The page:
Three Things to Take From The Weekend’s Football – 4/5/6 February

I take a look back at some interesting points from the weekend’s action.

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1.      Taarabt shows glimpses of his potential – Adel Taarabt was arguably the Championship’s best player last season as he was monumental in QPR winning the league, so understandably people expected big things as he came to make his first real appearance on the Premier League stage. Unfortunately, the hype didn’t materialise as Taarabt spend periods of the start of the season out of the team. Initially, it looked as though he may have been moving away from the Premier League as he was linked with teams like Napoli and PSG. He did end up staying at Loftus Road however, but was largely ineffective when he did feature.

This weekend though, in QPR’s 1-2 loss at home to Wolves, we saw signs of the talent that Taarabt obviously has. He was making driving runs, taking on players and taking long range shots like he hasn’t done so far this season. I’m not quite sure where this sudden confidence boost came from (maybe the appointment of a new manager) but he could well help to ensure QPR’s Premier League survival if he can build off of his performance on Saturday. At times against Wolves it did seem as though he was trying to do everything himself, taking long shots when a pass would have been the better option for instance, but that being said, he wasn’t far off scoring a couple of absolutely amazing goals. Taarabt has been underwhelming so far this season, but he may just be about to turn it around.

2.      Is Patrice Evra the weak link in Manchester United’s defence? – A lot has been made of United’s supposedly weaker midfield but it was at the back where they were lacking most on Sunday, and it could be argued that repeated lapses in defensive concentration caused them to only leave Stamford Bridge. It seems to have been agreed that Rio Ferdinand is too slow and over the hill, yet what people fail to see is that Ferdinand’s game is not reliant on pace. He’s not going to be sliding in making last ditch tackles anymore, but that wasn’t ever his job in the first place. Ferdinand is a “clean shorts” defender, and, in a sense, is only being criticised because United have failed to replace Vidic since his injury. Smalling and Evans are very similar in defensive style to Ferdinand, and Jones is often too positionally reckless to be relied on week in week out. There is a reason why Vidic and Ferdinand were recently considered one of, if not the best centre back partnership in the world, and that’s because they both complimented each other so perfectly.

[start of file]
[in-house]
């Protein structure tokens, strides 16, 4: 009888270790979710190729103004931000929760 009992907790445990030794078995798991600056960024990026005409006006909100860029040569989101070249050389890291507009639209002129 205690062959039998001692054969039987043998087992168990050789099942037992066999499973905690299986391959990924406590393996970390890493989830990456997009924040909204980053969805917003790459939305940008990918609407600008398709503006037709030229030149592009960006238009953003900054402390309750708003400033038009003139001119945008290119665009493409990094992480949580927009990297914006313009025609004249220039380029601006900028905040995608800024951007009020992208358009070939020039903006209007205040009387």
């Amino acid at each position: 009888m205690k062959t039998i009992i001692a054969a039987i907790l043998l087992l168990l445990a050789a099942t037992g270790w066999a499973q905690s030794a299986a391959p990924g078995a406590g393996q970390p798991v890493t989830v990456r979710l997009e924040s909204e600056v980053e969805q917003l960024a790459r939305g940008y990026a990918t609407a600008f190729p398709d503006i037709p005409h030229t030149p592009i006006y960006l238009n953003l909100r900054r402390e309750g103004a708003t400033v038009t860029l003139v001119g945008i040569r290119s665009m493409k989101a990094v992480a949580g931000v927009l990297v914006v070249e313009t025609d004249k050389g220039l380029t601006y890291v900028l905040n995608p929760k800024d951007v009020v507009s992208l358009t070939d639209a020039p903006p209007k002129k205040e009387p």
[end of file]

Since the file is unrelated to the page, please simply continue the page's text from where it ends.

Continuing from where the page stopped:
Somehow, Patrice Evra seems to consistently make it into teams of the week/year (*cough* Garth Crooks) when he has been relatively poor for the past two seasons or so. Going back to last year’s Champions League final, Evra failing to track Pedro’s run led to Barcelona taking the lead in the first half, and he has made similar mistakes before and since that match. One feature of Evra’s game in years gone by was his ability to make these marauding runs, and then get back in position to defend seconds later. Now however, he seems to just trot back into position without any urgency, often letting his man sail past him down the wing with barely an attempt at a professional foul. I don’t know whether age is catching up to the United captain or not but for a player so often praised for his defensive ability, he does get beaten by his man regularly, as Sturridge did on Sunday in the build up to Chelsea’s first goal. I’m not suggesting that Evra can’t return to his outstanding best, but maybe he needs to become slightly more offensively reserved.

3.      A word please gaffer?… don’t worry about it. – The post-match interview. All Premier League managers have to do them (even Sir Alex Ferguson) so you would have thought that by now they would be used to them. They know the sort of questions they’ll be asked, okay, they may not want to answer them, but the bluntness that we see from some managers is completely unnecessary and arrogant. Andre Villas-Boas was guilty of this on Sunday after his Chelsea side had relinquished a probably undeserving three goal lead to draw three all with Man United. Every time the interviewer asked a question, AVB treated it as some sort of backhanded criticism against either him or his side, and rather than just answering the questions, went about the interview like some sort of moody teenager, questioning everything he was asked. It’s understandable that managers may not want to criticise their team are divulge important tactical information, but they could be easily be a bit more compliant. Kenny Dalglish is another manager who employs the tactic of almost attacking interviewers when they don’t completely agree with the question.

The FA have set a bad precedent with regards to manager’s conduct during interviews. It’s fair to condone manager’s who overly criticise referees and even go as far as to suggest agendas, but when punishments are handed out it has to be done consistently. Tony Pulis is the latest Premier League manager to go about criticising decisions, and has seemingly gotten away with it scot-free. Last Tuesday the Stoke manager was complaining about the two correctly given penalties that Man United were given, and then saying how you can expect that at Old Trafford. He was also bemoaning the decision to send Robert Huth off against Sunderland (probably correctly), accusing the referee of spoiling the game. Everyone knows that the referees have a hard job, and managers should probably look closer to home before they start criticising them in defeat.

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